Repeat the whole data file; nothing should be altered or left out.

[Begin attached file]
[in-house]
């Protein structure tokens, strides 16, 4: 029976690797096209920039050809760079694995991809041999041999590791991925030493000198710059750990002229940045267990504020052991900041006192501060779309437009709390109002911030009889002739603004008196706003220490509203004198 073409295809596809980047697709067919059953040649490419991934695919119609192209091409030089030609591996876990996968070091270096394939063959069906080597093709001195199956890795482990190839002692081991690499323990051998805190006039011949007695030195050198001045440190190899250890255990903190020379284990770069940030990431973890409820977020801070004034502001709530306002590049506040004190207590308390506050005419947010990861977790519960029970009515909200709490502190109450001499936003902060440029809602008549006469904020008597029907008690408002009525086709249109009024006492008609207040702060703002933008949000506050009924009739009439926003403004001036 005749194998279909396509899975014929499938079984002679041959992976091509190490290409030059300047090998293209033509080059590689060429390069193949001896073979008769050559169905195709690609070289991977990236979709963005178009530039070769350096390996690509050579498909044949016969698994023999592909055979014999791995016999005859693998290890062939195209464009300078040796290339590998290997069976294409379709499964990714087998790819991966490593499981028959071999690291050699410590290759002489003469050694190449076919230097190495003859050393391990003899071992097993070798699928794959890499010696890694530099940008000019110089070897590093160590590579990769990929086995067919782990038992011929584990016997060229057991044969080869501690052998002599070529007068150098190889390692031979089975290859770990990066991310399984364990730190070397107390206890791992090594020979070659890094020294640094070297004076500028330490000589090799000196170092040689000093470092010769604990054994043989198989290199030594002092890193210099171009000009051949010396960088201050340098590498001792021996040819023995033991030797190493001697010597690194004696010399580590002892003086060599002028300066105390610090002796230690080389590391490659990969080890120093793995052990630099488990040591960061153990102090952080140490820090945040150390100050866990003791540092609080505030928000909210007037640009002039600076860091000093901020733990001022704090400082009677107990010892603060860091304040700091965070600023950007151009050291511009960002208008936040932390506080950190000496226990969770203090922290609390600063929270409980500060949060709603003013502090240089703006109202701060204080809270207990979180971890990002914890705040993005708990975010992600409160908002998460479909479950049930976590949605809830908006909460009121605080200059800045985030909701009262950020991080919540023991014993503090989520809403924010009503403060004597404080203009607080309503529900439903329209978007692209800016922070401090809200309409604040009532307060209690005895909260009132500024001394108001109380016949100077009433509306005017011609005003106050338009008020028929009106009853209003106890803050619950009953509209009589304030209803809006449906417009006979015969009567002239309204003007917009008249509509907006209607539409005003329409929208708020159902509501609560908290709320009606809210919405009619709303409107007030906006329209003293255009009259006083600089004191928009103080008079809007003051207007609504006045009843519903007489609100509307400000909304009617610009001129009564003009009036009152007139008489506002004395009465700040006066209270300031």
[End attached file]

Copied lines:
[in-house]
């Protein structure tokens, strides 16, 4: 029976690797096209920039050809760079694995991809041999041999590791991925030493000198710059750990002229940045267990504020052991900041006192501060779309437009709390109002911030009889002739603004008196706003220490509203004198 073409295809596809980047697709067919059953040649490419991934695919119609192209091409030089030609591996876990996968070091270096394939063959069906080597093709001195199956890795482990190839002692081991690499323990051998805190006039011949007695030195050198001045440190190899250890255990903190020379284990770069940030990431973890409820977020801070004034502001709530306002590049506040004190207590308390506050005419947010990861977790519960029970009515909200709490502190109450001499936003902060440029809602008549006469904020008597029907008690408002009525086709249109009024006492008609207040702060703002933008949000506050009924009739009439926003403004001036 005749194998279909396509899975014929499938079984002679041959992976091509190490290409030059300047090998293209033509080059590689060429390069193949001896073979008769050559169905195709690609070289991977990236979709963005178009530039070769350096390996690509050579498909044949016969698994023999592909055979014999791995016999005859693998290890062939195209464009300078040796290339590998290997069976294409379709499964990714087998790819991966490593499981028959071999690291050699410590290759002489003469050694190449076919230097190495003859050393391990003899071992097993070798699928794959890499010696890694530099940008000019110089070897590093160590590579990769990929086995067919782990038992011929584990016997060229057991044969080869501690052998002599070529007068150098190889390692031979089975290859770990990066991310399984364990730190070397107390206890791992090594020979070659890094020294640094070297004076500028330490000589090799000196170092040689000093470092010769604990054994043989198989290199030594002092890193210099171009000009051949010396960088201050340098590498001792021996040819023995033991030797190493001697010597690194004696010399580590002892003086060599002028300066105390610090002796230690080389590391490659990969080890120093793995052990630099488990040591960061153990102090952080140490820090945040150390100050866990003791540092609080505030928000909210007037640009002039600076860091000093901020733990001022704090400082009677107990010892603060860091304040700091965070600023950007151009050291511009960002208008936040932390506080950190000496226990969770203090922290609390600063929270409980500060949060709603003013502090240089703006109202701060204080809270207990979180971890990002914890705040993005708990975010992600409160908002998460479909479950049930976590949605809830908006909460009121605080200059800045985030909701009262950020991080919540023991014993503090989520809403924010009503403060004597404080203009607080309503529900439903329209978007692209800016922070401090809200309409604040009532307060209690005895909260009132500024001394108001109380016949100077009433509306005017011609005003106050338009008020028929009106009853209003106890803050619950009953509209009589304030209803809006449906417009006979015969009567002239309204003007917009008249509509907006209607539409005003329409929208708020159902509501609560908290709320009606809210919405009619709303409107007030906006329209003293255009009259006083600089004191928009103080008079809007003051207007609504006045009843519903007489609100509307400000909304009617610009001129009564003009009036009152007139008489506002004395009465700040006066209270300031």